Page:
News+and+politics religion philosophy the cynic librarian: Rushdie on Islam and Islamism

Saturday, April 29, 2006

Rushdie on Islam and Islamism

I think Indian author Salman Rusdie's comments about Islam and Islamism in a recent interview with CNN are balanced and wise. His comments show up some important things: 1) it's a war within Islam that we're seeing played out, and 2) Islam is nowhere near as monolithic as the Islamophobes would have us believe. ...

According to Rushdie:

[Rushdie] But I also think -- I mean, one of the people coming to the PEN Festival, the great Nobel Prize-winning economist Amartya Sen. And his new book, "Identity and Violence," shows, gives, I think, the part of the answer, which is that when we define our identities very narrowly -- whether religion or race or class, whatever it may be -- when we define ourselves at [sic] only one thing, it becomes much easier to adopt an adversarial position to other one things.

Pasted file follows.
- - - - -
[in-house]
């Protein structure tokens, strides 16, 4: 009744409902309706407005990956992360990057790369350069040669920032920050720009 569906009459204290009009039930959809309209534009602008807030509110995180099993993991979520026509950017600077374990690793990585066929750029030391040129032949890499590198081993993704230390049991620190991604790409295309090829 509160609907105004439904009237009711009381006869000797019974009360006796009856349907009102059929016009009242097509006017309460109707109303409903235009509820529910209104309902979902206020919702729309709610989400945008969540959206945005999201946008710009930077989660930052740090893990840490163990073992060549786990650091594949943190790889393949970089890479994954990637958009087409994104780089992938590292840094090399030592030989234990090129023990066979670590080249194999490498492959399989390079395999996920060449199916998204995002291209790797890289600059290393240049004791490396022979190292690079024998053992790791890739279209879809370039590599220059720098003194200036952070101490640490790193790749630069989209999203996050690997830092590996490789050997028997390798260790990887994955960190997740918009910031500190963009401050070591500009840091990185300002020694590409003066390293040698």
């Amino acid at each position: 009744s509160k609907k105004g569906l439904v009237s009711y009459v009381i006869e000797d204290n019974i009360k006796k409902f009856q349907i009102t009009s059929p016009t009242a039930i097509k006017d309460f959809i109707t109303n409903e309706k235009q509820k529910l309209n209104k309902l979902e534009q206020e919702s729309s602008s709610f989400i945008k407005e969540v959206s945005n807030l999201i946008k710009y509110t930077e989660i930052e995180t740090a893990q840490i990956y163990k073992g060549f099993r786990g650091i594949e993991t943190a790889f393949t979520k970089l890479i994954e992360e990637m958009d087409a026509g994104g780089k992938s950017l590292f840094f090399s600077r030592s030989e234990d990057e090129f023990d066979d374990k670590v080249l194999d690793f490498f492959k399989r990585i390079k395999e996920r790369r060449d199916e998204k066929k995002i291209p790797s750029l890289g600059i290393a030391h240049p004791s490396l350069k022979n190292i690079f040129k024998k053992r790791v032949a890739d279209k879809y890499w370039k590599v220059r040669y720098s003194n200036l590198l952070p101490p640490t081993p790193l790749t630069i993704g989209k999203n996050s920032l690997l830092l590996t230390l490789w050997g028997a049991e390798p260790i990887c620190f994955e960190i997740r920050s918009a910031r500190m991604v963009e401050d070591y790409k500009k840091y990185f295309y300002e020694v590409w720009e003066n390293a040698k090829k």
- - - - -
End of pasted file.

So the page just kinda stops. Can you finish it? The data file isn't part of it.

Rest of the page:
And I think that is one of the great curses of our time, that we see ourselves as Muslim or Christian, or Eastern or Western. And these very simple definitions make collisions much more likely to happen.

[CNN reporter] GORANI: One quick last question, and this is a very general question and it's very difficult, clearly, to answer in one minute, which is the time we have left, but is this really a clash of civilizations between the West and the Muslim world or is it something different?

RUSHDIE: I don't believe it is entirely. I mean, clearly there is an aspect of radical Islam which is on a collision course with a kind of Western culture that it dislikes. But there is also an enormous battle taking place inside the Muslim world between, if you like, more open and more closed descriptions of the world.

Kashmir, for example, which I wrote my last novel "Shalimar the Clown" about, is a place in which tolerant, mild, almost mystical Islam is under extraordinary pressure from radical, intolerant, brutal Islam. So I think the battle inside the Muslim world is almost more important than any battle between the Muslim world and the West.

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